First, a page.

Rather than mandating color schemes, the city ought to require that all taxis have functioning seat belts. It'd be at least a start to doing something about all the vehicular mayhem.

    And I already miss the green and white color scheme. Somehow gold and maroon, though nice, don't seem all that iconic.

    Hope you survive all your taxi rides.

    Saludos,

    Kim G
    Boston, MA
    Where taxi rides are usually pretty uneventful…unless you get the rare "mad max."

    • At least in the newer cars you have a seat in front of you (assuming you, like me prefer to ride in the rear) to take some of the impact in the event of a crash. In the old Beetles, I couldn't fit behind the drivers seat, so would brace myself with my feet firmly pressed into the seat mount thing where the passenger seat used to be. Not just for crashes, but for speed bumps, sharp braking etc. If any of this is making sense….it's late tonight.

      The one thing I didn't mention in my post was the rep taxi drivers have for robberies and kidnappings. Not least because I've never met anyone who has suffered that experience in the last 7 or 8 years. The taxis are more likely to get robbed themselves. I did ride in a Nissan with a DIY NYC style cage fitted to protect the driver.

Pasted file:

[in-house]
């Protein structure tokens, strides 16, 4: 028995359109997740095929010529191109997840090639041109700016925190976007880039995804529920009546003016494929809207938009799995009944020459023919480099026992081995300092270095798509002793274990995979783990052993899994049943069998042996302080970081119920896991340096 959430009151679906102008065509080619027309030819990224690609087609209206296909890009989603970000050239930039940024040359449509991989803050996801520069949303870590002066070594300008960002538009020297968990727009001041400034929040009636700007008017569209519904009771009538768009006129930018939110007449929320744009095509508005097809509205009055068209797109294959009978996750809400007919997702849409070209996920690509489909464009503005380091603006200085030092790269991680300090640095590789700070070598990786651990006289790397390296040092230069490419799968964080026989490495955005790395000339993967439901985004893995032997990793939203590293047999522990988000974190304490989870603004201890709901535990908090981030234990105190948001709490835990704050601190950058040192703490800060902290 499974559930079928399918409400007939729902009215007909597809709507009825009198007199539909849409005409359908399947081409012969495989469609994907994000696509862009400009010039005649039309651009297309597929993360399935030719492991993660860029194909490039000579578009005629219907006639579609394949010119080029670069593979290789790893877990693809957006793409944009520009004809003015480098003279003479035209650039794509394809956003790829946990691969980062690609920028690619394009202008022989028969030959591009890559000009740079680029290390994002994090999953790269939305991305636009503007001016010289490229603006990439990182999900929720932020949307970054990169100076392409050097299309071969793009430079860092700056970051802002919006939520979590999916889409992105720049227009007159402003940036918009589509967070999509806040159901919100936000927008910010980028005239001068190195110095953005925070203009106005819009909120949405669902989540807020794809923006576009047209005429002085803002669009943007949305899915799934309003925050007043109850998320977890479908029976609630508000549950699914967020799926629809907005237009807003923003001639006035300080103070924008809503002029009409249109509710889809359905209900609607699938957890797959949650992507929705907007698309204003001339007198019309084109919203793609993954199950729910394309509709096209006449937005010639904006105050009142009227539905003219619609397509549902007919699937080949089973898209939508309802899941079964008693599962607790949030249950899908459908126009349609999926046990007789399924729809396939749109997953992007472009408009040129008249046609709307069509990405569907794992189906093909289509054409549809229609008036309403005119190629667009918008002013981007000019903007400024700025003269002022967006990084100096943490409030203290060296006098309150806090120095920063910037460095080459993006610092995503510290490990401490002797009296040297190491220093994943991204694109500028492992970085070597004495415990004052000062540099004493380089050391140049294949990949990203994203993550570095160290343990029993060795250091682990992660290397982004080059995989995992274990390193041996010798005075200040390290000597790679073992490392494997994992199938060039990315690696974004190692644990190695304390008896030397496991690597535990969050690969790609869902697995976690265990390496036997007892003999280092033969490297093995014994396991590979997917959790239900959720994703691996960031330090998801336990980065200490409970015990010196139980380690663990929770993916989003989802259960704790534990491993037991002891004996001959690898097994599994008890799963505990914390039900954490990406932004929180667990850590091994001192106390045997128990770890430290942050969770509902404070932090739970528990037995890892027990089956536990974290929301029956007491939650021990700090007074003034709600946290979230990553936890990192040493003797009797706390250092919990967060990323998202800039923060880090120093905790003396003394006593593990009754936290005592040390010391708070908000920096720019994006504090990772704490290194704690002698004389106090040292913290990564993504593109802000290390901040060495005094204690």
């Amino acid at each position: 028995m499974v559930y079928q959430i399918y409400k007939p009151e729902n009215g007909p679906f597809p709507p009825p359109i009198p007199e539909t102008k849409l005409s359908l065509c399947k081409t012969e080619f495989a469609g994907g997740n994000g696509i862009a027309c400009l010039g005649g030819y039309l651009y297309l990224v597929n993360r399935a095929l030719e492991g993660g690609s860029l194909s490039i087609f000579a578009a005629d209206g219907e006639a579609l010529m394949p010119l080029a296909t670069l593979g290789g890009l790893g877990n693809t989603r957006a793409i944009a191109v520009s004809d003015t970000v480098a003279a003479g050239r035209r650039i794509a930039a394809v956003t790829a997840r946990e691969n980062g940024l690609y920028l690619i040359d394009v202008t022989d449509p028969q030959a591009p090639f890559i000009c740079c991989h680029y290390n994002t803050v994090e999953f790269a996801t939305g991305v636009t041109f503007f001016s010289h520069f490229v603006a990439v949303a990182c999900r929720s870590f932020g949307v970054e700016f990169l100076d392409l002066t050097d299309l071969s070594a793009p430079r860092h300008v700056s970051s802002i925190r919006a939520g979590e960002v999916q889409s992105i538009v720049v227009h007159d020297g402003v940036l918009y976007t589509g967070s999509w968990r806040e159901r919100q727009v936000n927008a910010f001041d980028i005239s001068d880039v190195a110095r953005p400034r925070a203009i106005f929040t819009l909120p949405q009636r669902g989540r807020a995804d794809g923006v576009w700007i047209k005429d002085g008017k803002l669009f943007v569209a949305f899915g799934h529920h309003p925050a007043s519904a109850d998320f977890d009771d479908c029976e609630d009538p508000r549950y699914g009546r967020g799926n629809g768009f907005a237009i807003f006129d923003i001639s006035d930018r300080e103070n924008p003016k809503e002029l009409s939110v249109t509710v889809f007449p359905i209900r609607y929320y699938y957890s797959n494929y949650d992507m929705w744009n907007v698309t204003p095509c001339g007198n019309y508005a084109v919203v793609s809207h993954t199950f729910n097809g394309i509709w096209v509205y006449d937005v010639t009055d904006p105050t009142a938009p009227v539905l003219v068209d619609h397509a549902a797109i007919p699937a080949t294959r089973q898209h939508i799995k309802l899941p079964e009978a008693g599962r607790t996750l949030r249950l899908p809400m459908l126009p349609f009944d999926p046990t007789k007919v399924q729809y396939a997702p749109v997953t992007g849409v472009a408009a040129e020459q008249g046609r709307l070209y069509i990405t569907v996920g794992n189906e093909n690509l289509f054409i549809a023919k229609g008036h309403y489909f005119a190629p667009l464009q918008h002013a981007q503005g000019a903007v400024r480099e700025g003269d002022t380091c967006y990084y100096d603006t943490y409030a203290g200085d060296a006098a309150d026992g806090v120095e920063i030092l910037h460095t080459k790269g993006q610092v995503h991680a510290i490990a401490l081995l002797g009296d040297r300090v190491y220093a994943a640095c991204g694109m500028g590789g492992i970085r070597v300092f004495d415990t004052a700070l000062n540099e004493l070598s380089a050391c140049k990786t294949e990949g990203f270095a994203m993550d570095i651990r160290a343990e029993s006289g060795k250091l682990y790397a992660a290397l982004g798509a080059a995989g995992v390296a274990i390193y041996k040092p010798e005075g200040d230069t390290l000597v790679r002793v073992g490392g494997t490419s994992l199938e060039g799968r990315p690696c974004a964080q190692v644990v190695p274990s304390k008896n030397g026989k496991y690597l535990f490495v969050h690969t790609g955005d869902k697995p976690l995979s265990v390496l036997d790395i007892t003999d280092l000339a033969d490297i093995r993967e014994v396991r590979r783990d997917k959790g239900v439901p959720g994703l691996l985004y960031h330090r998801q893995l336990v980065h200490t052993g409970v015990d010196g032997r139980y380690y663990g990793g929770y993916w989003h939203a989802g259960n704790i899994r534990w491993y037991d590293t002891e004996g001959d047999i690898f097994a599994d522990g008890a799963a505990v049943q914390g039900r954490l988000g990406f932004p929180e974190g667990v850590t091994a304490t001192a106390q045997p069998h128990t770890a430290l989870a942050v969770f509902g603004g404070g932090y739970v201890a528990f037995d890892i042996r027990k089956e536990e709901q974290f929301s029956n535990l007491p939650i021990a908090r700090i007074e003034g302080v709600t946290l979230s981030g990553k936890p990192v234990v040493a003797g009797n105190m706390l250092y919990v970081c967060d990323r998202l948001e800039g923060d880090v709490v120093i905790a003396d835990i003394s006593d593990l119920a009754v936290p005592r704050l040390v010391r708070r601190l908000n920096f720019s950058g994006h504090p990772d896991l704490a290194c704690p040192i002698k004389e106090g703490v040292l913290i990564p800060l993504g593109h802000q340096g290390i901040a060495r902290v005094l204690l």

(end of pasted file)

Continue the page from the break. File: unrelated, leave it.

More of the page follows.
I have had a few taxi drivers make the mistake of believing my pale English skin to mean I am a tourist passing through, and ripe for a little overcharging. Unfortunately for them, I'm not. I do notice if they drive in a big circle and will make them reset the meter.

      For those whose meters don't work (or claim their meters don't work, I just step straight out and let them know that a non functioning meter equals a non paying passenger.

      I did have one recently try and 'quote' me 50 pesos for a 20 peso ride. I pointed out his quote was excessive; he told me it wasn't, and he should know. Yeah, right. I take that journey half a dozen times a week….he lost that fare.

      • My Mexican friend, F, insists my fears about taking taxis libres is unfounded, or at least if I am with him (who is obviously Mexican), there's no way we'll get kidnapped. I'm a little skeptical about that last bit, but occasionally humor him.

        David Lida of "First Stop in the New World: Mexico City, the Capital of the 21st Century" fame has been taxi-kidnapped, and I think it's definitely a possibility, though probably not all that likely.

        Personally, I'd rather pay up for a sitio, but we've been known to flag down libres during the day.

        And I'm with you about over-charging. I avoid taxis without functioning meters.

        Saludos,

        Kim G
        Boston, MA

        • I rarely, if ever, take a sitio. Although I do tend to withdraw my hand and let the more dodgy, battered looking libre taxis pass by. When we send a lone female home at night from a party or whatever, then we do go to a sitio stall.

          I do read David's blog, but must have missed the kidnap experience. Or was it before my time?